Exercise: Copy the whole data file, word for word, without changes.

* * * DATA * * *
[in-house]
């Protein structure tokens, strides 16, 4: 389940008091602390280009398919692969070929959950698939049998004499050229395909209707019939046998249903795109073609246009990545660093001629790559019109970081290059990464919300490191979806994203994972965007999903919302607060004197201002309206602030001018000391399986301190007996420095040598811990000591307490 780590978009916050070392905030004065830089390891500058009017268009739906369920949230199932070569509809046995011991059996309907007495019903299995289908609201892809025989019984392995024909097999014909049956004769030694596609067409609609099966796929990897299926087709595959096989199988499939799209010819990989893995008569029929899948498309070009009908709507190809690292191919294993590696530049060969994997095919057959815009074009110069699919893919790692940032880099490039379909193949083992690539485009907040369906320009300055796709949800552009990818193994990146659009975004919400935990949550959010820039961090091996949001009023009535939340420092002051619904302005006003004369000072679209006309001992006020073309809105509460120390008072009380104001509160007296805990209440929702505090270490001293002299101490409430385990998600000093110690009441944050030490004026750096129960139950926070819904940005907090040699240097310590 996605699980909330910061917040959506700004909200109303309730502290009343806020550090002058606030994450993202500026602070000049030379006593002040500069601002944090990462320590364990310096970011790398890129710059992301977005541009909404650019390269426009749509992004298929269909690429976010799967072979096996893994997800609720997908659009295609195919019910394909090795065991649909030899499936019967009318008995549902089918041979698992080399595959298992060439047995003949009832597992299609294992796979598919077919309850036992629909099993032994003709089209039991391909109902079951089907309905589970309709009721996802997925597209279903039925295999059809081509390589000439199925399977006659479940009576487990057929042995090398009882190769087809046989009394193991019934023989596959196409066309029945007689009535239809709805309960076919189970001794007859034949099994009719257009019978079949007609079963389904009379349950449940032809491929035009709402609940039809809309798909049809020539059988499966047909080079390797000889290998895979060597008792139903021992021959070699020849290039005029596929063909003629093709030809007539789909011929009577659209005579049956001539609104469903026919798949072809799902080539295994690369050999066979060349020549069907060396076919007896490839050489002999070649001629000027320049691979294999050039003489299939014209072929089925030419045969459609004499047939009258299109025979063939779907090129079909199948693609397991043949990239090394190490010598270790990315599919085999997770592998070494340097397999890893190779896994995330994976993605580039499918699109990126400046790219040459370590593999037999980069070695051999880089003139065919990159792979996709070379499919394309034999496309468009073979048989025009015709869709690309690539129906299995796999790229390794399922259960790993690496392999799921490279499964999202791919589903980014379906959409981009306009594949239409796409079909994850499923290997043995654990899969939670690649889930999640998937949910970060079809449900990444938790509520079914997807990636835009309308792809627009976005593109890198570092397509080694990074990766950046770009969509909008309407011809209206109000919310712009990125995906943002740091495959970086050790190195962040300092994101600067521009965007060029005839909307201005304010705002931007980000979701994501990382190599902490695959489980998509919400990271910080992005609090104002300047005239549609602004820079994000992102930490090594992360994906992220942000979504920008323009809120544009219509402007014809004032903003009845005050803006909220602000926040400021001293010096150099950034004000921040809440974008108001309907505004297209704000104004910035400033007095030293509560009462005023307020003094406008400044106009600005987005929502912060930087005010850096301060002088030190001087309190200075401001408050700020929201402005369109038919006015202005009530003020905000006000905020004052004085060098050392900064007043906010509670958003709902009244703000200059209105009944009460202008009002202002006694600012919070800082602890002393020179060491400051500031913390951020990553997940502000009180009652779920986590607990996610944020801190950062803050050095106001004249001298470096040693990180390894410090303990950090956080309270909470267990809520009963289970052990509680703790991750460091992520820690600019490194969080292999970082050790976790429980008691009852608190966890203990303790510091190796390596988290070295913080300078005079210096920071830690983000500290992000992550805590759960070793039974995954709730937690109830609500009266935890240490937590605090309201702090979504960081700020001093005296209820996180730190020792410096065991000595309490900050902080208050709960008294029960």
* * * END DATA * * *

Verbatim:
[in-house]
């Protein structure tokens, strides 16, 4: 389940008091602390280009398919692969070929959950698939049998004499050229395909209707019939046998249903795109073609246009990545660093001629790559019109970081290059990464919300490191979806994203994972965007999903919302607060004197201002309206602030001018000391399986301190007996420095040598811990000591307490 780590978009916050070392905030004065830089390891500058009017268009739906369920949230199932070569509809046995011991059996309907007495019903299995289908609201892809025989019984392995024909097999014909049956004769030694596609067409609609099966796929990897299926087709595959096989199988499939799209010819990989893995008569029929899948498309070009009908709507190809690292191919294993590696530049060969994997095919057959815009074009110069699919893919790692940032880099490039379909193949083992690539485009907040369906320009300055796709949800552009990818193994990146659009975004919400935990949550959010820039961090091996949001009023009535939340420092002051619904302005006003004369000072679209006309001992006020073309809105509460120390008072009380104001509160007296805990209440929702505090270490001293002299101490409430385990998600000093110690009441944050030490004026750096129960139950926070819904940005907090040699240097310590 996605699980909330910061917040959506700004909200109303309730502290009343806020550090002058606030994450993202500026602070000049030379006593002040500069601002944090990462320590364990310096970011790398890129710059992301977005541009909404650019390269426009749509992004298929269909690429976010799967072979096996893994997800609720997908659009295609195919019910394909090795065991649909030899499936019967009318008995549902089918041979698992080399595959298992060439047995003949009832597992299609294992796979598919077919309850036992629909099993032994003709089209039991391909109902079951089907309905589970309709009721996802997925597209279903039925295999059809081509390589000439199925399977006659479940009576487990057929042995090398009882190769087809046989009394193991019934023989596959196409066309029945007689009535239809709805309960076919189970001794007859034949099994009719257009019978079949007609079963389904009379349950449940032809491929035009709402609940039809809309798909049809020539059988499966047909080079390797000889290998895979060597008792139903021992021959070699020849290039005029596929063909003629093709030809007539789909011929009577659209005579049956001539609104469903026919798949072809799902080539295994690369050999066979060349020549069907060396076919007896490839050489002999070649001629000027320049691979294999050039003489299939014209072929089925030419045969459609004499047939009258299109025979063939779907090129079909199948693609397991043949990239090394190490010598270790990315599919085999997770592998070494340097397999890893190779896994995330994976993605580039499918699109990126400046790219040459370590593999037999980069070695051999880089003139065919990159792979996709070379499919394309034999496309468009073979048989025009015709869709690309690539129906299995796999790229390794399922259960790993690496392999799921490279499964999202791919589903980014379906959409981009306009594949239409796409079909994850499923290997043995654990899969939670690649889930999640998937949910970060079809449900990444938790509520079914997807990636835009309308792809627009976005593109890198570092397509080694990074990766950046770009969509909008309407011809209206109000919310712009990125995906943002740091495959970086050790190195962040300092994101600067521009965007060029005839909307201005304010705002931007980000979701994501990382190599902490695959489980998509919400990271910080992005609090104002300047005239549609602004820079994000992102930490090594992360994906992220942000979504920008323009809120544009219509402007014809004032903003009845005050803006909220602000926040400021001293010096150099950034004000921040809440974008108001309907505004297209704000104004910035400033007095030293509560009462005023307020003094406008400044106009600005987005929502912060930087005010850096301060002088030190001087309190200075401001408050700020929201402005369109038919006015202005009530003020905000006000905020004052004085060098050392900064007043906010509670958003709902009244703000200059209105009944009460202008009002202002006694600012919070800082602890002393020179060491400051500031913390951020990553997940502000009180009652779920986590607990996610944020801190950062803050050095106001004249001298470096040693990180390894410090303990950090956080309270909470267990809520009963289970052990509680703790991750460091992520820690600019490194969080292999970082050790976790429980008691009852608190966890203990303790510091190796390596988290070295913080300078005079210096920071830690983000500290992000992550805590759960070793039974995954709730937690109830609500009266935890240490937590605090309201702090979504960081700020001093005296209820996180730190020792410096065991000595309490900050902080208050709960008294029960």